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  • Writer's pictureFred Litwin

Fletcher Prouty's Interview with the ARRB, Part Eight

Updated: Oct 11, 2021

Was General Edward Lansdale in one of the pictures of the three tramps?

Allegation #9: General Edward Lansdale was in Dealey Plaza on the afternoon of the assassination, and can be seen in one of the "tramp" photos. (Prouty has made this statement at several public conventions, and repeats it during the interview.)

Here is the "tramp" photograph in question:

The man with his back to us is supposedly General Edward Lansdale.

Wray: Let me ask you a couple of other questions about the assassination. I didn't read this in your book; I've sort of heard this indirectly from other researchers, that you are quoted -- or alleged by other researchers -- that you have ... they cite you as having said that Lansdale was in Dealey Plaza.

Prouty: Yeah, the picture ... it's in Garrison's book.

Wray: This is the photograph ... which photograph are you referring to? --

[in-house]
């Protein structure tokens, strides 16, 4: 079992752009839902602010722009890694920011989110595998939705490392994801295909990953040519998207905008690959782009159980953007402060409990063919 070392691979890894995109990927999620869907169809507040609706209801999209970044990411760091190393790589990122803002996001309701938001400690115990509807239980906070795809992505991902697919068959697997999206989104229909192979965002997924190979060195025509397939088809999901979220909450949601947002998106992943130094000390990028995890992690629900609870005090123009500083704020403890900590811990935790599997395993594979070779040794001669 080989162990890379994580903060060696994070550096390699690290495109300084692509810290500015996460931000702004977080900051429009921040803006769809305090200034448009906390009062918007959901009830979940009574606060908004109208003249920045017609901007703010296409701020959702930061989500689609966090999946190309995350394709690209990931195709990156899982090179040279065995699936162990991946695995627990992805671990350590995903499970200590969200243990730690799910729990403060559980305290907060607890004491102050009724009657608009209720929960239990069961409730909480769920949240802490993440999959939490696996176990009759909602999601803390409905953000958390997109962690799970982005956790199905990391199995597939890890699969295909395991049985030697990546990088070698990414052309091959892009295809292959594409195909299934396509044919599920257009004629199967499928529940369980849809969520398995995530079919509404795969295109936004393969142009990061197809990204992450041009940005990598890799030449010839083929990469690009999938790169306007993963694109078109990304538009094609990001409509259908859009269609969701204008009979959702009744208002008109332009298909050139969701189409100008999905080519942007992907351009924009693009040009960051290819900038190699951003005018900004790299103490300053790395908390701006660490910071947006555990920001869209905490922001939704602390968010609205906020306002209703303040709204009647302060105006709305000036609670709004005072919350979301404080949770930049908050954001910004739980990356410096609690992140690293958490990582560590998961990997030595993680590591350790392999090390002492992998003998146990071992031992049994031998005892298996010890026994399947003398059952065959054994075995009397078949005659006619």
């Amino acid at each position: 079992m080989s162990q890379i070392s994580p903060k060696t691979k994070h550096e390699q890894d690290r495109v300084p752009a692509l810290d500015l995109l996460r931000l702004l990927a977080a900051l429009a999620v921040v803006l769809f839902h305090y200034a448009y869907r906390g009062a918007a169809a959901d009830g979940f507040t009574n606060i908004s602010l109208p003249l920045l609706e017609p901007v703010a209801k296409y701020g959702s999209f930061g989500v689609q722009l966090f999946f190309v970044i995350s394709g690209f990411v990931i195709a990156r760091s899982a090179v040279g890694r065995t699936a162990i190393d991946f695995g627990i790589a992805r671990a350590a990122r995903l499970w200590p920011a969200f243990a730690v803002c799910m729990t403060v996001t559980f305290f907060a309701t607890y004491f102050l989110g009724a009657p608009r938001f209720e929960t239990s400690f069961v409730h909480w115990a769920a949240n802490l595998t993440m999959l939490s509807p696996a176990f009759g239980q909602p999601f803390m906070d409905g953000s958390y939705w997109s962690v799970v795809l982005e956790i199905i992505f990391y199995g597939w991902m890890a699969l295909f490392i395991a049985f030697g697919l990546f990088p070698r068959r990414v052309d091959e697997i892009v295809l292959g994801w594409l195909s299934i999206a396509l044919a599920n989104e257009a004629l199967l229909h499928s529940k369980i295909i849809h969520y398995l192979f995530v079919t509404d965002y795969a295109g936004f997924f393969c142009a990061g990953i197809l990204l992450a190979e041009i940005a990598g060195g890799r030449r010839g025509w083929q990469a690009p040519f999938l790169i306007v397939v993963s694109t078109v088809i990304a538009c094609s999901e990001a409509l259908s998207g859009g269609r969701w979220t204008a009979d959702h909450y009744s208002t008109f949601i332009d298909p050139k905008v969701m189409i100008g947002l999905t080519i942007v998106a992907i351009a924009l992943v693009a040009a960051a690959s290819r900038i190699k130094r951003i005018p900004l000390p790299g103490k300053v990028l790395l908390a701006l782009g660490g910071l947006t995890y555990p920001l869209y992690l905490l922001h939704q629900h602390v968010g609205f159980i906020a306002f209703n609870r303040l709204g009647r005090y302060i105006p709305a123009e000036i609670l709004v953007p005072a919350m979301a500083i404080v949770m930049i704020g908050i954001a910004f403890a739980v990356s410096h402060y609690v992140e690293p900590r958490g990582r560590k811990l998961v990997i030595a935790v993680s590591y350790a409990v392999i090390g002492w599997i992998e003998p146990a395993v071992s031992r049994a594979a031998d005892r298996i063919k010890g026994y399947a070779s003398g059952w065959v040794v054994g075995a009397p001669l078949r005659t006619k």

Prouty: Tramps picture, chronologically, number one. You know; have you seen -- you've seen the series. The first one, he's going by the garage -- the iron door of the garage there, at the corner of the building, and right after the shooting, with police in front, and policemen in back; and they don't have handcuffs on. He says [sic], "I don't understand that." We were looking at the pictures, and I said, "Geez -- the police uniforms aren't the same thing." We were just critiquing the photographs. And these were big press photographs, 8 x 10's, clear ... [it was] the first time I had seen him. And I didn't tell Dick, because I wasn't sure ... but the guy walking past the tramps -- the tramps are going this way, (indicating a direction to his right), with the police and everything else -- and walking past them, by himself, is one man. And he's not looking at them ... he's just walking right along. And I thought, "That's strange. One of the greatest events in the world, and the guy isn't even looking at the police." And then I looked at him more carefully, and [it was a man] I'd known for years. It was Lansdale. So, I got a copy of that set from Sprague [researcher Richard E. Sprague]. And I took that photo, without the others, and I sent it to a few selected people. And I got answers back -- like, one of them, it was most interesting -- said in the first sentence, 'What the he -- and I didn't say who was in it; I just said, 'Look at this tramps thing. Have you ever seen the police take these guys in [with] no handcuffs on, and different uniforms. Doesn't that indicate some kind of role-playing, instead of the real situation? Something's wrong down there in Dallas." His first sentence was "By God, what's Lansdale doing there?" Just like that. He saw like I ... we knew the guy very well ... you sit in the same goddamn office with a guy, you know him.